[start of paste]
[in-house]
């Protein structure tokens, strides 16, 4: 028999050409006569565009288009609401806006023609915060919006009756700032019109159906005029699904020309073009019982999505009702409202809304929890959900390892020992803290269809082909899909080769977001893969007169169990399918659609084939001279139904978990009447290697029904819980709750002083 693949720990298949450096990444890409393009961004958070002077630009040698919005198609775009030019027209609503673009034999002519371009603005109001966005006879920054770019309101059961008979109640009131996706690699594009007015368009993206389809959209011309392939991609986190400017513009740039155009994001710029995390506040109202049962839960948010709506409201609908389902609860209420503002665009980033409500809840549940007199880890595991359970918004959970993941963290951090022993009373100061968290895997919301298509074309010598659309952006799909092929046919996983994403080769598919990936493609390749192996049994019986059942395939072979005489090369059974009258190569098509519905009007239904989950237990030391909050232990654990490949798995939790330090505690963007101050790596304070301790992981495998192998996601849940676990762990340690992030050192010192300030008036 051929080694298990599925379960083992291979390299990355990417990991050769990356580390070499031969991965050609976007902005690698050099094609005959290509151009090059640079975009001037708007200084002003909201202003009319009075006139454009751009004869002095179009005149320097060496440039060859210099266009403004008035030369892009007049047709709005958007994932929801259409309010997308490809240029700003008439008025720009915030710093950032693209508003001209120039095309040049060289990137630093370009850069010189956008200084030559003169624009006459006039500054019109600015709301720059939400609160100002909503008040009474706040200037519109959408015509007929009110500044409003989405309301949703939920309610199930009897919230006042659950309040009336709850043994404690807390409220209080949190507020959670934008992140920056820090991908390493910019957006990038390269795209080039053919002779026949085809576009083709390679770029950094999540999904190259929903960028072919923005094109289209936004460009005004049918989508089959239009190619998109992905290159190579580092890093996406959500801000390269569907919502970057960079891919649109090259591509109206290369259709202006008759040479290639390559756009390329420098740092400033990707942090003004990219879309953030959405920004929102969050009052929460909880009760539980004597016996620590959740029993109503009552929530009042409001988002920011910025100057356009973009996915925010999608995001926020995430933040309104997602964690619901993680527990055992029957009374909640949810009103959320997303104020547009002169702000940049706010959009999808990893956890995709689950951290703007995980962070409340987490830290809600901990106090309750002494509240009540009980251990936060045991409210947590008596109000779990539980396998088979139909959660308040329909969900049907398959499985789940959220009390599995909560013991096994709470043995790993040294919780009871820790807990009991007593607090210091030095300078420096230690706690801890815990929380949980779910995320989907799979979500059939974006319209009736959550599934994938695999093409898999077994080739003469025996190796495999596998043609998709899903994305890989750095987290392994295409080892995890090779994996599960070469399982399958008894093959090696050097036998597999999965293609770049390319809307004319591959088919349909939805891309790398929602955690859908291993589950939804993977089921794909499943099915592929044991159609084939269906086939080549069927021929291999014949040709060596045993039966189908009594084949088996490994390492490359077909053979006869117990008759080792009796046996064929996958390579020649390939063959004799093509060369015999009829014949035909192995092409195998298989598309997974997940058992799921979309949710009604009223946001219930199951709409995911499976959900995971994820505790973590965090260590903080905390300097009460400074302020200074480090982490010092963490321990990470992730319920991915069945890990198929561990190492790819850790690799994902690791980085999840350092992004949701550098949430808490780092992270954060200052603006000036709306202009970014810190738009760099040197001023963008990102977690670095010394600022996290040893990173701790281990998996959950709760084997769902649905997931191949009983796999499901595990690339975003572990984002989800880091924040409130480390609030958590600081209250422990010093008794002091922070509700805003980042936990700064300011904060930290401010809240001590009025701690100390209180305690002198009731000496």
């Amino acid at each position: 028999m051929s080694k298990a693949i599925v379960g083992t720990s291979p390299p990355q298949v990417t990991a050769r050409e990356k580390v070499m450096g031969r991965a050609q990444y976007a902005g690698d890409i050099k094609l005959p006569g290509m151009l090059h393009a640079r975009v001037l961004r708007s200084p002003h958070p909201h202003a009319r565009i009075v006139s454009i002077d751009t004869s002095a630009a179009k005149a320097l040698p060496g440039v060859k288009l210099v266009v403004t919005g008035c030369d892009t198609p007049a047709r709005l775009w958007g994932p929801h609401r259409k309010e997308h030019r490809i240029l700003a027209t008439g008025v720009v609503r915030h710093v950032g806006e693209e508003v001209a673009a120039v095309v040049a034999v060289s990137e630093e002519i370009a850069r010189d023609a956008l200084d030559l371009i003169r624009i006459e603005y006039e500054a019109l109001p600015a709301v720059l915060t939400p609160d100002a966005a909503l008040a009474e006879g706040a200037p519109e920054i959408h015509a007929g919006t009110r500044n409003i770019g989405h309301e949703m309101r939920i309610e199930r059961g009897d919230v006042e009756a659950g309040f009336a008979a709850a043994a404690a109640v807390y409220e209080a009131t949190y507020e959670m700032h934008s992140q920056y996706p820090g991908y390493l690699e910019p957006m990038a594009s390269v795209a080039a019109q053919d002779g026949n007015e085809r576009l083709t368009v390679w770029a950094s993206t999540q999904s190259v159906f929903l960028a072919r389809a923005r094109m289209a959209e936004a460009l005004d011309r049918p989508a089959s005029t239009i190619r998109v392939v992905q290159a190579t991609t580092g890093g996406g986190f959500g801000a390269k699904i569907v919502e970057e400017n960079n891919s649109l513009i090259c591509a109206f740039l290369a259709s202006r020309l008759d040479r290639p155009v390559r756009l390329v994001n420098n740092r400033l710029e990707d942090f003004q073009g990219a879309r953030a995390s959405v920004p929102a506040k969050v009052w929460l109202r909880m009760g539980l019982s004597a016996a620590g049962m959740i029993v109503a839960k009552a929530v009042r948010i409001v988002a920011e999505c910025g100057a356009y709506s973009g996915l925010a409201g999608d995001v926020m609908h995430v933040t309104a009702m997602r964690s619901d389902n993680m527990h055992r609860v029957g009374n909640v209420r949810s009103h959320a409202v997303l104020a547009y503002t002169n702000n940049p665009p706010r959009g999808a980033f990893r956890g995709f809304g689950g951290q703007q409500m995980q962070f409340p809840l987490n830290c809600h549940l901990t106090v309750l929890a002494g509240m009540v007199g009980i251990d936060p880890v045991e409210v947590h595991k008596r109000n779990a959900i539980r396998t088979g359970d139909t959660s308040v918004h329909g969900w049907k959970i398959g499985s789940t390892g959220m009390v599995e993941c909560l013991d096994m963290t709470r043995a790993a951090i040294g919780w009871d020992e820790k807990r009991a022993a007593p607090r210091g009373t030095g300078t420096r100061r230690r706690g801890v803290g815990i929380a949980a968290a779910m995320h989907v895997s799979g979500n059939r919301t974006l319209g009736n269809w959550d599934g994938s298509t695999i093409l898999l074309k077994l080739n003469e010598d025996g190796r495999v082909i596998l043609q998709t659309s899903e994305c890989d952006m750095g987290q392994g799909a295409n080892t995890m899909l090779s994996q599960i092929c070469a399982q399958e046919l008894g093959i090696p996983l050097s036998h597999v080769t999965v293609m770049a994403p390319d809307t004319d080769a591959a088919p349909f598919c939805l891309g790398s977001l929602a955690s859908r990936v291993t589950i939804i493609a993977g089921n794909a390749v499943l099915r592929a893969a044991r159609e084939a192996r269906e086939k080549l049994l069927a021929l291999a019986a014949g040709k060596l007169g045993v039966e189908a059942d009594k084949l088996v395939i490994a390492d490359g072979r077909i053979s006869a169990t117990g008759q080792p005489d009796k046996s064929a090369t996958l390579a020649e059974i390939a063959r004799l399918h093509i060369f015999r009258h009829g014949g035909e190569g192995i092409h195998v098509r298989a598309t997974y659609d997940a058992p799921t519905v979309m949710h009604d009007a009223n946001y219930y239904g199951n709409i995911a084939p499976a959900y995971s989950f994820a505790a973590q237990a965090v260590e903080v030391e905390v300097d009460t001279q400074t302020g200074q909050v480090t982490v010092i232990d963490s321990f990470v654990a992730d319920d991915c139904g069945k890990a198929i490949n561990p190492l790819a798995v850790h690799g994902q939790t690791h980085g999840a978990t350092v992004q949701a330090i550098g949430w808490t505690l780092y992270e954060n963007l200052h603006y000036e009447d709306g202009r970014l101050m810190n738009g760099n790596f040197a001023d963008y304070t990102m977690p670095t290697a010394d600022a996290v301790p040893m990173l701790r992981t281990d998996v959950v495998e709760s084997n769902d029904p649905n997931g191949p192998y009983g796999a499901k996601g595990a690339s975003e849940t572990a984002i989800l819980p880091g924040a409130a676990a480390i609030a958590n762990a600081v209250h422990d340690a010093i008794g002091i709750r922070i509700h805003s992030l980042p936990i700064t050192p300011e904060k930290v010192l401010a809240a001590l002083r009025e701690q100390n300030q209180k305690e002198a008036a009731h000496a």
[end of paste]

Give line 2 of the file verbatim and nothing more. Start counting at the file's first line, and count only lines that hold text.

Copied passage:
């Protein structure tokens, strides 16, 4: 028999050409006569565009288009609401806006023609915060919006009756700032019109159906005029699904020309073009019982999505009702409202809304929890959900390892020992803290269809082909899909080769977001893969007169169990399918659609084939001279139904978990009447290697029904819980709750002083 693949720990298949450096990444890409393009961004958070002077630009040698919005198609775009030019027209609503673009034999002519371009603005109001966005006879920054770019309101059961008979109640009131996706690699594009007015368009993206389809959209011309392939991609986190400017513009740039155009994001710029995390506040109202049962839960948010709506409201609908389902609860209420503002665009980033409500809840549940007199880890595991359970918004959970993941963290951090022993009373100061968290895997919301298509074309010598659309952006799909092929046919996983994403080769598919990936493609390749192996049994019986059942395939072979005489090369059974009258190569098509519905009007239904989950237990030391909050232990654990490949798995939790330090505690963007101050790596304070301790992981495998192998996601849940676990762990340690992030050192010192300030008036 051929080694298990599925379960083992291979390299990355990417990991050769990356580390070499031969991965050609976007902005690698050099094609005959290509151009090059640079975009001037708007200084002003909201202003009319009075006139454009751009004869002095179009005149320097060496440039060859210099266009403004008035030369892009007049047709709005958007994932929801259409309010997308490809240029700003008439008025720009915030710093950032693209508003001209120039095309040049060289990137630093370009850069010189956008200084030559003169624009006459006039500054019109600015709301720059939400609160100002909503008040009474706040200037519109959408015509007929009110500044409003989405309301949703939920309610199930009897919230006042659950309040009336709850043994404690807390409220209080949190507020959670934008992140920056820090991908390493910019957006990038390269795209080039053919002779026949085809576009083709390679770029950094999540999904190259929903960028072919923005094109289209936004460009005004049918989508089959239009190619998109992905290159190579580092890093996406959500801000390269569907919502970057960079891919649109090259591509109206290369259709202006008759040479290639390559756009390329420098740092400033990707942090003004990219879309953030959405920004929102969050009052929460909880009760539980004597016996620590959740029993109503009552929530009042409001988002920011910025100057356009973009996915925010999608995001926020995430933040309104997602964690619901993680527990055992029957009374909640949810009103959320997303104020547009002169702000940049706010959009999808990893956890995709689950951290703007995980962070409340987490830290809600901990106090309750002494509240009540009980251990936060045991409210947590008596109000779990539980396998088979139909959660308040329909969900049907398959499985789940959220009390599995909560013991096994709470043995790993040294919780009871820790807990009991007593607090210091030095300078420096230690706690801890815990929380949980779910995320989907799979979500059939974006319209009736959550599934994938695999093409898999077994080739003469025996190796495999596998043609998709899903994305890989750095987290392994295409080892995890090779994996599960070469399982399958008894093959090696050097036998597999999965293609770049390319809307004319591959088919349909939805891309790398929602955690859908291993589950939804993977089921794909499943099915592929044991159609084939269906086939080549069927021929291999014949040709060596045993039966189908009594084949088996490994390492490359077909053979006869117990008759080792009796046996064929996958390579020649390939063959004799093509060369015999009829014949035909192995092409195998298989598309997974997940058992799921979309949710009604009223946001219930199951709409995911499976959900995971994820505790973590965090260590903080905390300097009460400074302020200074480090982490010092963490321990990470992730319920991915069945890990198929561990190492790819850790690799994902690791980085999840350092992004949701550098949430808490780092992270954060200052603006000036709306202009970014810190738009760099040197001023963008990102977690670095010394600022996290040893990173701790281990998996959950709760084997769902649905997931191949009983796999499901595990690339975003572990984002989800880091924040409130480390609030958590600081209250422990010093008794002091922070509700805003980042936990700064300011904060930290401010809240001590009025701690100390209180305690002198009731000496």